RWE is one of the major players in the global offshore wind market and aims to be climate-neutral by 2040. Tell us about RWE’s mission-driven purpose. What are some challenges you have faced, and how are you overcoming them?
RWE has set itself an ambitious target to be climate neutral by 2040, and to be a leading driver of the sustainable energy transition, investing €50 billion in this decade into green growth. Offshore wind is a main element of that, both in terms of current and future investments, and in terms of contribution to the company’s earnings. For RWE, this is a major transformation—from a company that used to be mainly driven by its conventional and nuclear generation fleet to now being one of the leading companies is renewable energy. This is a massive provider of purpose and motivation to our teams. We firmly believe that the future of energy supply to our societies has to be sustainable and green—and we want to be a prime provider of that sustainable energy. The challenge is a positive one: to ensure that we can manage the very steep growth that comes with this. This means on the one hand that we grow the organization very significantly, adding approximately 50 new employees every month for offshore alone. And it means we need to manage significantly more projects, markets, and activities than before—which requires a transformation in processes, dissemination of know-how within the organization, and working in highly international and partially virtual teams. The nice thing about it: these are all features of a very modern company, and our employees embrace them.
You worked in the geophysics, oil and gas, and energy sectors. How has your career journey prepared you for your current role? Where did your passion for clean energy originate?
It has obviously been a journey over many years, and it is more a funny coincidence that there is in fact a bit of geophysics involved in what we do. But the real thread through my career is something else. It is how energy is provided to our society; and the journey has been to find what I consider my real passion—building offshore wind farms—which is one of the most fascinating and most rewarding things I can imagine. And I have been very fortunate that I was able to shape the offshore wind industry from its very early days. In fact, I have been personally involved in building Germany’s very first offshore wind farms, and some of the very early ones in the UK as well. These were exciting times, when we had to literally invent and develop how offshore wind farms are actually being developed, constructed, and operated. Not everything worked well the first time. But we were able to ultimately transform offshore wind from a niche technology into one of the main pillars of our future energy landscape. Being able play a role in that transformation of this industry and to personally shape it has been highly rewarding.
What types of new technologies is RWE using to provide better solutions for the efficient use of energy sources globally? What are you most hopeful for regarding the future of RWE?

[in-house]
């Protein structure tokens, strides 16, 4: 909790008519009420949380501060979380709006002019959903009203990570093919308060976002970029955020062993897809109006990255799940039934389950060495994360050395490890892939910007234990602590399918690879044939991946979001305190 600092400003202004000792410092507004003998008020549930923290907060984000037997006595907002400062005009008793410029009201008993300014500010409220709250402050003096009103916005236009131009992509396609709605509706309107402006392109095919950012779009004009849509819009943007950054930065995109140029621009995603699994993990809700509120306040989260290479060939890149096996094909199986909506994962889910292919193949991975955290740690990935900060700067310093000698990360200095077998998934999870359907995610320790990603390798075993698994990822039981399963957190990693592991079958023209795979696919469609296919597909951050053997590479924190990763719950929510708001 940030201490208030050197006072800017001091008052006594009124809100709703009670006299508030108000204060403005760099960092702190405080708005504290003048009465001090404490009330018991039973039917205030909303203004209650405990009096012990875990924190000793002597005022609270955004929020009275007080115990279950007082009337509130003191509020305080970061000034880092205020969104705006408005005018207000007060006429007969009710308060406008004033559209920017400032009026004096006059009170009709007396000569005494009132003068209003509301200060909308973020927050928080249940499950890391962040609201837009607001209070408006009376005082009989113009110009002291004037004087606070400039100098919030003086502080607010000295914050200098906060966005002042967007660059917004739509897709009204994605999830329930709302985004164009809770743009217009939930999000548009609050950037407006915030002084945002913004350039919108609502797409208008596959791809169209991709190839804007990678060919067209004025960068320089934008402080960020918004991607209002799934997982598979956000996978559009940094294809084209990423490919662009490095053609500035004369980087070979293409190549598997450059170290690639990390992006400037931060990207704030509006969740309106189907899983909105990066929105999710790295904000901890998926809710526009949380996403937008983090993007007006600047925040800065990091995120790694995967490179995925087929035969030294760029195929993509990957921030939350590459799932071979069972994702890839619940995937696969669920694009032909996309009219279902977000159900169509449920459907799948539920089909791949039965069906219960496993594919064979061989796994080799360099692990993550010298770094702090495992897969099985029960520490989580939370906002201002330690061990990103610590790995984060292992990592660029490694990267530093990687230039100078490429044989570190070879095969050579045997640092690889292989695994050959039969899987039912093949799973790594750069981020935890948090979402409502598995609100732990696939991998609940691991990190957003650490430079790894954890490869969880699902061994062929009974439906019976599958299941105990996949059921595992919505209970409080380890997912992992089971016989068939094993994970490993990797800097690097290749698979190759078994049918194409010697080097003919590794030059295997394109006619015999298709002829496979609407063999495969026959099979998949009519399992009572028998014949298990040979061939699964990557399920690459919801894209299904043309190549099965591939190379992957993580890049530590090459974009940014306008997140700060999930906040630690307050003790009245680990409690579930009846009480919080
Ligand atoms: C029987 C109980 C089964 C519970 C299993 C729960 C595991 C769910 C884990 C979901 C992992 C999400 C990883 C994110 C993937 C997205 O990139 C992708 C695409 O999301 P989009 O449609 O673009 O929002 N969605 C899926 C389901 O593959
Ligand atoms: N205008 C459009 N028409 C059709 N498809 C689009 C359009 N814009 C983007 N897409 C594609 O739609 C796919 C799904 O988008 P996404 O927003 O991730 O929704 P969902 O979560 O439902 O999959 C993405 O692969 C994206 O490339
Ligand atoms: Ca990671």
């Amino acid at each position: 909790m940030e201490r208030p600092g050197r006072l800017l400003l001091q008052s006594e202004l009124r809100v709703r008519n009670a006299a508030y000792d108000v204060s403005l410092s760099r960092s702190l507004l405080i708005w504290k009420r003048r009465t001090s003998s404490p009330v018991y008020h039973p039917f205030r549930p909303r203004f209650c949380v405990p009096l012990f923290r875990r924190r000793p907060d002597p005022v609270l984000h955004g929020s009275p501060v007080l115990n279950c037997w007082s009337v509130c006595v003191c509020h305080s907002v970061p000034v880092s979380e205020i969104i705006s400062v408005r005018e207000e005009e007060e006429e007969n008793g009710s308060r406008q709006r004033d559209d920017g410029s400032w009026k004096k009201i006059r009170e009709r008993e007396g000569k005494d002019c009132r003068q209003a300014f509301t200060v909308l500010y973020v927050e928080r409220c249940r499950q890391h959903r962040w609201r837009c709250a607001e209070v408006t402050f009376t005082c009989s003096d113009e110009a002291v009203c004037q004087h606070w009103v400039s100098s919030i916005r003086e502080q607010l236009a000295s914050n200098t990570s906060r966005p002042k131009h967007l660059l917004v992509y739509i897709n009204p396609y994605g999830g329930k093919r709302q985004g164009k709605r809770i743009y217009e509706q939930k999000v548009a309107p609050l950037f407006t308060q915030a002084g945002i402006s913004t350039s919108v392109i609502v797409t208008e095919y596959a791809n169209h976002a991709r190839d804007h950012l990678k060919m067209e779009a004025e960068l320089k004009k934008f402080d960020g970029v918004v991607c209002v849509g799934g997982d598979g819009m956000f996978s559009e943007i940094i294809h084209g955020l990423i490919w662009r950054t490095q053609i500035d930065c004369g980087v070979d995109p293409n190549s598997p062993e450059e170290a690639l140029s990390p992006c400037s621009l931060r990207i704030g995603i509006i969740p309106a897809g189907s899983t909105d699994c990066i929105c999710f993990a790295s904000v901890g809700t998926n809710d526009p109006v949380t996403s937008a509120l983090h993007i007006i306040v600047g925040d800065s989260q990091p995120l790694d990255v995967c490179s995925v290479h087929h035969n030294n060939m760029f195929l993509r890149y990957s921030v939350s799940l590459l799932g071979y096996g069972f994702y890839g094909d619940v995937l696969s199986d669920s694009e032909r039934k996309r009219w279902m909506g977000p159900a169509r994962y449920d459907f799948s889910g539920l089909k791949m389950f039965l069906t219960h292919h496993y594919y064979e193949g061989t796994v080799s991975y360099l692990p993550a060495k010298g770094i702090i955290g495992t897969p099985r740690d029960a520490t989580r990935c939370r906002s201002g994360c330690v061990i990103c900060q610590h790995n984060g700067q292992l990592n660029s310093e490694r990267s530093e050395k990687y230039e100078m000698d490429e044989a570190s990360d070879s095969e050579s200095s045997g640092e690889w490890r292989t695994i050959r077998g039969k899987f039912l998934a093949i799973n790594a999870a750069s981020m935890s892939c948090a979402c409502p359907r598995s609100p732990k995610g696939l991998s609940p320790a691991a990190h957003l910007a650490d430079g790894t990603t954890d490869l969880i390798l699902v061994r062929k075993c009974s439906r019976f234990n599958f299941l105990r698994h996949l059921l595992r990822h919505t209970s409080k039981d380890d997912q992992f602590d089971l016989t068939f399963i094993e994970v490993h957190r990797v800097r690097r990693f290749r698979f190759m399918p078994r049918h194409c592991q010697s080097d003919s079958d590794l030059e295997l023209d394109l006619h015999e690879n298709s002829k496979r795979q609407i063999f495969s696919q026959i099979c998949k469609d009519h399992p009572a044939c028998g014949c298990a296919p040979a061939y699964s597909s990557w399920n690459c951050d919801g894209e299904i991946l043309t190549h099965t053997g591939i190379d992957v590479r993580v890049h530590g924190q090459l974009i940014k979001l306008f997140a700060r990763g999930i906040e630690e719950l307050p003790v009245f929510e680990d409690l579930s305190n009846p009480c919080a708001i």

Our main investment focus is on offshore wind and onshore wind, PV, batteries, and green hydrogen. All of these are still technologies with further innovation and optimization potential. But of course we also invest a lot—not just money but also intellectual property—into many of the underlying technologies. As an example, we have leading-edge capabilities in understanding the wind resource, how it translates into energy yield, and how that can be optimized. This involves topics such as complex fluid dynamics modelling. One of the more exciting frontiers is to make floating offshore wind, which can be deployed in deep waters, technically mature and economically viable. Once we have done that—and I am convinced it is only a matter of time—floating will expand the applicability of offshore wind to many new geographies, such as California, where the wind resource is great but the water is deep. The exciting future of RWE is to be one of the leading providers of climate-neutral, sustainable energy to our society.
Any advice you can give to those looking to take the same road in the climate and sustainability space? What do you wish you had known before starting this journey?
You cannot know everything in advance. It is about staying flexible and being willing to learn and adapt. After university, with my degree in geophysics, I started to work in oil and gas exploration and production—one of the things you do as a geophysicist. It was a great experience with a great company, and taught me a lot. But at some point, I wanted to broaden and give myself more options for the future—not be limited to oil and gas. At that point, BCG, and a career in strategy consulting, was a fantastic opportunity. And it ultimately helped me to find my way into renewable energy, which at that point I realized was where I wanted to build my career. In any case, a career in sustainable technologies is a great choice. It is so dynamic, full of opportunities and development possibilities. And it is rewarding in terms of purpose and motivation.
Are there any experiences or lessons you took with you from your time at BCG that continue to influence how you operate and lead your team today?
Definitely many. I always refer to it as my “MBA on the job.” It was great fun to be thrown into my first project assignment—on a matter I knew absolutely nothing about! It taught me that it isn’t always about what you know, but about how you approach things and how you think about them, applying some basic business sense. I have always perceived BCG as one of the most modern organizations, always staying leading edge in how to manage in today’s world—working in a global setup, in virtual teams, adapting to new realities. That is what I also try to do in my role.